books · creativity · On Writing · Uncategorized

When the End Isn’t the End of the Story

Photo courtesy of on

I typed THE END THE END THE END across the page, saved everything in several places, closed the computer. That was it for the first draft of my novel. I’d close it down formally the next day, with additional back-up, notes, and ideas for further development.

An hour later, the story was calling to me from the top of the stairs. I’d put it to bed, tucked it in well, but it got out. Over and over, Story chanted what it knew would get to me.

There’s a better ending!

I gave the dog his dinner, went to the bottom of the stairs. Go back to bed, I told Story. We’re going to have a great time tomorrow going through everything, but first you need to go to sleep.

I’m not sleepy, Story whined. And I have all these great ideas whizzing around. Come on, can I stay up just a little bit longer? Change the ending to this and you’ll love it!

Story called down the ending. I listened even though the dog was moaning by the door. He was ready to chase wild turkeys out of his yard. I let the dog out, listening to what Story said.

It was a better ending.

I tucked story back into bed, kissed it on the forehead and closed the door just so there was enough light so it didn’t get scared of the dark.

I dashed down the stairs, let the dog back into the house, and jotted down the idea. And that would weave perfectly with the beginning, forming a marvelous symmetry and then I could drop in hints…

There’s an even better ending!

Story sat on the top step of the stairs, getting ready to slide down on its bottom. Eyes pleading, it urged me to listen — promising it would only take a couple of minutes or maybe an hour to get this great ending down on the page.

Don’t make me come up there again, I called. Story’s eyes filled and its quivering mouth wailed “You don’t love me anymore!”

That’s not true, I told it, coming up stairs to tuck it back into bed. I love you so much that I’m going to put you back to bed. We’re going to have a great time tomorrow going through everything, but first you need to go to sleep.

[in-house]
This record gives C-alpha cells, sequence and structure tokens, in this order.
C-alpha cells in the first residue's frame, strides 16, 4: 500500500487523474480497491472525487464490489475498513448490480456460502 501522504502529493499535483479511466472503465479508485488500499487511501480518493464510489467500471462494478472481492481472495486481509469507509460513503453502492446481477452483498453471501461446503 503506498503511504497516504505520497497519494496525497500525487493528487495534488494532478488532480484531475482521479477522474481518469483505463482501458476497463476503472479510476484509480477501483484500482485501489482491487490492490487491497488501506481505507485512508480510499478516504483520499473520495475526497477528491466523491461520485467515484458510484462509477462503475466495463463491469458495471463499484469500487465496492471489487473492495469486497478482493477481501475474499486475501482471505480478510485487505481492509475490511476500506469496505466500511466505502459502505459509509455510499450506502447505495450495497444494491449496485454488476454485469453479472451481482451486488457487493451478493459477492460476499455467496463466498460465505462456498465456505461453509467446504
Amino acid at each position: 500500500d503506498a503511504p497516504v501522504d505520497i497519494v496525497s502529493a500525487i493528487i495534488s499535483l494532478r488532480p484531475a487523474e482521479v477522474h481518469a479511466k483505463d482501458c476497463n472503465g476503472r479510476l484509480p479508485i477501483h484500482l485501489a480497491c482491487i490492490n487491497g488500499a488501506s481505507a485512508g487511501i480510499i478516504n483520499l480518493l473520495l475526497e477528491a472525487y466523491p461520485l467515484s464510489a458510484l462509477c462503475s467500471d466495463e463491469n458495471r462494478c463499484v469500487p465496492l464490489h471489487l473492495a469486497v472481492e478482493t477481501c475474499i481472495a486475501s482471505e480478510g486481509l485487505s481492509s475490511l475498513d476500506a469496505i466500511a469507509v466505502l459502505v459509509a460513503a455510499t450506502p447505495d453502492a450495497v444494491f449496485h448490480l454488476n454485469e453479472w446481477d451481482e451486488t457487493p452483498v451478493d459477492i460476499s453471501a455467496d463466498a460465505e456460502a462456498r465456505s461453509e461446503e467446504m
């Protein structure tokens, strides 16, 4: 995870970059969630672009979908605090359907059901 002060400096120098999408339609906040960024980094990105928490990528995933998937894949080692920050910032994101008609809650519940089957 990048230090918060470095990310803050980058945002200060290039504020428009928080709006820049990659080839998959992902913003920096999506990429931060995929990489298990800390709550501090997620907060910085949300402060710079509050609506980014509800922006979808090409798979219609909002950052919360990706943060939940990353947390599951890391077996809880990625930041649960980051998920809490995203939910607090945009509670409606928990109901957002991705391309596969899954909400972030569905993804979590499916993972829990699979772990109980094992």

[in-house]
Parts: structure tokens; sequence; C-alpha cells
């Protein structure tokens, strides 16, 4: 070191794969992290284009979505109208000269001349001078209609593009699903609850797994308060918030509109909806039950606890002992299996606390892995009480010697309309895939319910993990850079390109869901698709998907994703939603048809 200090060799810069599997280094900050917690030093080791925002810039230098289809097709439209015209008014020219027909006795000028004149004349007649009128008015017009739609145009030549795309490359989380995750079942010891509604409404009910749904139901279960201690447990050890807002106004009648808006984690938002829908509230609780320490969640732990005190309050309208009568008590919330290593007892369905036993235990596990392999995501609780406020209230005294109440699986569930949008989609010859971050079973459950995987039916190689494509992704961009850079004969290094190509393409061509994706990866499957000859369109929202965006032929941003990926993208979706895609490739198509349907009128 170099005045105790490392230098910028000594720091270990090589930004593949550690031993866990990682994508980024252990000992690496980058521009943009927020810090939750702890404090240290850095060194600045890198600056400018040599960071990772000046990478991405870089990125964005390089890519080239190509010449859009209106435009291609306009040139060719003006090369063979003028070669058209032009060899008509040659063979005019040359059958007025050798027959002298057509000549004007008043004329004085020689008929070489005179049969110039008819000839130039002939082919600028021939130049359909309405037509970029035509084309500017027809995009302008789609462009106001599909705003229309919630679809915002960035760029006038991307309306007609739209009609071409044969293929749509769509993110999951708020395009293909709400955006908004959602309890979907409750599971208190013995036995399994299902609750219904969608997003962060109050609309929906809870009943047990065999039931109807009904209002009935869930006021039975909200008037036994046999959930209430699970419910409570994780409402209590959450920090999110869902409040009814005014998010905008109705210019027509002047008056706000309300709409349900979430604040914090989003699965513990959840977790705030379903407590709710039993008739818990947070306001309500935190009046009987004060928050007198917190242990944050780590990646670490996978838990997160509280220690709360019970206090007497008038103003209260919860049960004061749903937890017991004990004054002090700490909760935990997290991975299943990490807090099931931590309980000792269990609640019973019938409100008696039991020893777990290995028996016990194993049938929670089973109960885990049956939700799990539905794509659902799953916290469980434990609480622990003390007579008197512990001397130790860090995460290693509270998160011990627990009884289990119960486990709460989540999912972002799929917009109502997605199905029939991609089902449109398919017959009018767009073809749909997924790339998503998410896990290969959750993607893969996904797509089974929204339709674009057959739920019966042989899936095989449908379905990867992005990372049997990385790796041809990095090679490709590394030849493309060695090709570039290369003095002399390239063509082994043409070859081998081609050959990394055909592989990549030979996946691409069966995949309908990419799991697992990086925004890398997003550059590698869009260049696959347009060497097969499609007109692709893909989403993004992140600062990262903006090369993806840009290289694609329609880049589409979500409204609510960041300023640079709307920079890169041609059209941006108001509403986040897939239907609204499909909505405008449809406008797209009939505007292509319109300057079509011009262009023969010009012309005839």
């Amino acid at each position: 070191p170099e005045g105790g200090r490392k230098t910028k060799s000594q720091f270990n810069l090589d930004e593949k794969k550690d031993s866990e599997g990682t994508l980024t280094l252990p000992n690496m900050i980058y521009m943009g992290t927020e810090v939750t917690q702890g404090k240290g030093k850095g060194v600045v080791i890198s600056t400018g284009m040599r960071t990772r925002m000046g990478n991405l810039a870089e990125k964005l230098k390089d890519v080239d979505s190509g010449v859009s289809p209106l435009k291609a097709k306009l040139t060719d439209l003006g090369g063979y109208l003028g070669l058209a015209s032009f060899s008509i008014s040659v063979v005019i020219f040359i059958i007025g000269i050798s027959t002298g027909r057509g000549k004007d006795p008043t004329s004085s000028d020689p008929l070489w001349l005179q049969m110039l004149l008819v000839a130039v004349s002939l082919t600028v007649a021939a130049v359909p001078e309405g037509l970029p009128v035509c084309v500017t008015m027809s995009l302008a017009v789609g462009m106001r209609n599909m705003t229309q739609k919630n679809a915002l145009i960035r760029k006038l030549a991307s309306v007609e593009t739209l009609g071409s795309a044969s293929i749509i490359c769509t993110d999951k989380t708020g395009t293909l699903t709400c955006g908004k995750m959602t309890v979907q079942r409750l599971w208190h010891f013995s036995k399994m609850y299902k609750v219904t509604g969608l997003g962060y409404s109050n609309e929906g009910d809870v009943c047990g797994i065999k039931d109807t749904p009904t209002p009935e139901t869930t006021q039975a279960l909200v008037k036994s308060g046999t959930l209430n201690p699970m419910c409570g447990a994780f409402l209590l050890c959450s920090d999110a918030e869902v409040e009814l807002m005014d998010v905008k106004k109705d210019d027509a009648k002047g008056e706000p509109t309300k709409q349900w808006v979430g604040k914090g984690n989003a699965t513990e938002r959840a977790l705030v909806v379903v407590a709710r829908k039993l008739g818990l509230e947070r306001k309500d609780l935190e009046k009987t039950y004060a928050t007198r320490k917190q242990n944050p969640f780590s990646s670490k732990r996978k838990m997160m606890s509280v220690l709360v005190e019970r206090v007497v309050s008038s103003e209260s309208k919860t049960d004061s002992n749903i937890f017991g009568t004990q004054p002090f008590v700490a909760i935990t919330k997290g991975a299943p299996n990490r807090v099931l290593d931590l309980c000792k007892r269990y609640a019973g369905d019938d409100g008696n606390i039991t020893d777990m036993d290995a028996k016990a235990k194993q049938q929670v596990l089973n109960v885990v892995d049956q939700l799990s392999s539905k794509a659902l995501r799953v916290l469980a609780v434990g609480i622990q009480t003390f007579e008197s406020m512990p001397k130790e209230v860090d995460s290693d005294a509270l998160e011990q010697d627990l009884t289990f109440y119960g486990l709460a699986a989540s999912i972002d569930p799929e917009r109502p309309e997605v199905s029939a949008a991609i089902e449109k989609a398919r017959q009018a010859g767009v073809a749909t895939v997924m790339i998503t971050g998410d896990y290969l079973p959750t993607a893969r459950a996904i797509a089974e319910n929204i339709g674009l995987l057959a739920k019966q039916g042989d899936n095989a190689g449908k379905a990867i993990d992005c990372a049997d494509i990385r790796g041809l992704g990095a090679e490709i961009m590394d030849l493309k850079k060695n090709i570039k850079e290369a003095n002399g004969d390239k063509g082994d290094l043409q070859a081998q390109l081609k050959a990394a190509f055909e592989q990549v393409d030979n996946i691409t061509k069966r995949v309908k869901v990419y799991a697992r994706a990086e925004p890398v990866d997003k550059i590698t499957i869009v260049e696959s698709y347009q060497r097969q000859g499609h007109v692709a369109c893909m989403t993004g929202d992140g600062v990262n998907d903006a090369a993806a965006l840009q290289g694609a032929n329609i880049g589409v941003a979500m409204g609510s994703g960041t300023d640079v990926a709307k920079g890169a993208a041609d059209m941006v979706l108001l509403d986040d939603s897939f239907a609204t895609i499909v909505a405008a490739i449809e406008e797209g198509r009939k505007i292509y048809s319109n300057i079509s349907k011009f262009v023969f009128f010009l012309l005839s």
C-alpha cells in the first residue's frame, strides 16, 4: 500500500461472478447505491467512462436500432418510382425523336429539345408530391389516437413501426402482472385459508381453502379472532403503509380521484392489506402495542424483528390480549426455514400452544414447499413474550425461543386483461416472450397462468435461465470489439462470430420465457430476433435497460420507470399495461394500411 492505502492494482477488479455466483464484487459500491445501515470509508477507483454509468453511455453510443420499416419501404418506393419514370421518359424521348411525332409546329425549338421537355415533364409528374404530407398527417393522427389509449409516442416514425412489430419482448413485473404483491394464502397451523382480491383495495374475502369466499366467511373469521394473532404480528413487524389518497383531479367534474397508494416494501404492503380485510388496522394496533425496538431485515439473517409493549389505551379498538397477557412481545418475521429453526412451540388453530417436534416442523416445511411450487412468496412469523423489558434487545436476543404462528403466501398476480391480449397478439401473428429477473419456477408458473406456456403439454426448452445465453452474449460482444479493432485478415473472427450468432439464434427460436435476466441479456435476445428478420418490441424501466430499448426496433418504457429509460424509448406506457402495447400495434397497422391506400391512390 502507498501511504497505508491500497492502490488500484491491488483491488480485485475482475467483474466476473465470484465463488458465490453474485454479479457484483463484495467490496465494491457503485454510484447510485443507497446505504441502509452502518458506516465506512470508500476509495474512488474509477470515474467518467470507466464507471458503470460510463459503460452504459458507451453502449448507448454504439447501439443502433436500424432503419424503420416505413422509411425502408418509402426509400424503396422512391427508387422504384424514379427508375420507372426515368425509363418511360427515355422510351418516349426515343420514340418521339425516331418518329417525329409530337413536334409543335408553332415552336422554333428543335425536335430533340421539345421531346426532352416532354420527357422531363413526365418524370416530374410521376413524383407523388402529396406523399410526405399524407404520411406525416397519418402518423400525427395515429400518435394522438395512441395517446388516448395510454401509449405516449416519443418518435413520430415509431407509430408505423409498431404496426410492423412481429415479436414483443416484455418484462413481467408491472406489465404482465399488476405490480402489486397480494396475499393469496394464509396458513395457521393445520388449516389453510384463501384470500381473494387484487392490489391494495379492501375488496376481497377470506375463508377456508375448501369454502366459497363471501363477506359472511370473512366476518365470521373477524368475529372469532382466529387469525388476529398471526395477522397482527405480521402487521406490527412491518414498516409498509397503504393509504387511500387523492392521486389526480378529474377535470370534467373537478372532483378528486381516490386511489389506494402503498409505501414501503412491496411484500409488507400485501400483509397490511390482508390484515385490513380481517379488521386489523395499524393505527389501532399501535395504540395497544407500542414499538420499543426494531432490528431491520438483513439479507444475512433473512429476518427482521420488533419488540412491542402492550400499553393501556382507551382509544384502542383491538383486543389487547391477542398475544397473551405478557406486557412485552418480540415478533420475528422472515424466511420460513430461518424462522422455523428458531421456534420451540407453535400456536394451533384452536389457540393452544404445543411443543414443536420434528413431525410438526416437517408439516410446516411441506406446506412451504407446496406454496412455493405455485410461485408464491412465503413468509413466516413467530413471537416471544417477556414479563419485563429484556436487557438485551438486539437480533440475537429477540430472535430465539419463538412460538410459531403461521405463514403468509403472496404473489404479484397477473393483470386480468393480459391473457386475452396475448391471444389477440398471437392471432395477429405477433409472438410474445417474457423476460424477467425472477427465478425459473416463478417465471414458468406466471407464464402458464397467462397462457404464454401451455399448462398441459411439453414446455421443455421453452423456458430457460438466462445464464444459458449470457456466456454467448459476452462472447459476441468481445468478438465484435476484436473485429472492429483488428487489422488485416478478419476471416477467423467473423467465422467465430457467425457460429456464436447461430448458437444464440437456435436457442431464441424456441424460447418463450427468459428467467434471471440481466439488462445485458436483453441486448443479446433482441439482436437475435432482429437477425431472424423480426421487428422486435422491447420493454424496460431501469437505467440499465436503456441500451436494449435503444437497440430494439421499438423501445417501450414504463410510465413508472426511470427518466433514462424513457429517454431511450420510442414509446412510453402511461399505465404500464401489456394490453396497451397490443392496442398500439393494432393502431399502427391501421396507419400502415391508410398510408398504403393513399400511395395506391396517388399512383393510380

I picked it up, carried it to its room, settled into bed with a kiss, closed the door just right. Story blew out a heavy sigh. You promise? Tomorrow?

I told Story I loved it, promised that we’d have a terrific time tomorrow. I’d listen to every single thing it said, jot down notes, and save everything in multiple places. What’s more, we’d decide what I had to learn, what research I needed to do to help Story emerge as its strongest, most beautiful self. Story could have hot chocolate with whipped cream, make a mustache, and say everything it wanted. Story grinned, eyes shining bright.

I stood at the top of the stairs, listening for footsteps, hearing instead a happy sigh as Story went to sleep.

Hey, Writer, Writer, Writer!

A new voice called to me. This time it came from the bottom of the stairs. The dog sniffed it with suspicion.

In its wispy new Story voice, this newcomer said: That first draft to sleep yet? I know you guys have a lot of work to do tomorrow, but after that let’s you and me get together.

Have I got an idea for you!

Photo by Torsten Dettlaff on

2 thoughts on “When the End Isn’t the End of the Story

  1. Love the images of Story sitting whimpering at the top of the stories and so on throughout this piece. So visual and totally tells the tale! XO


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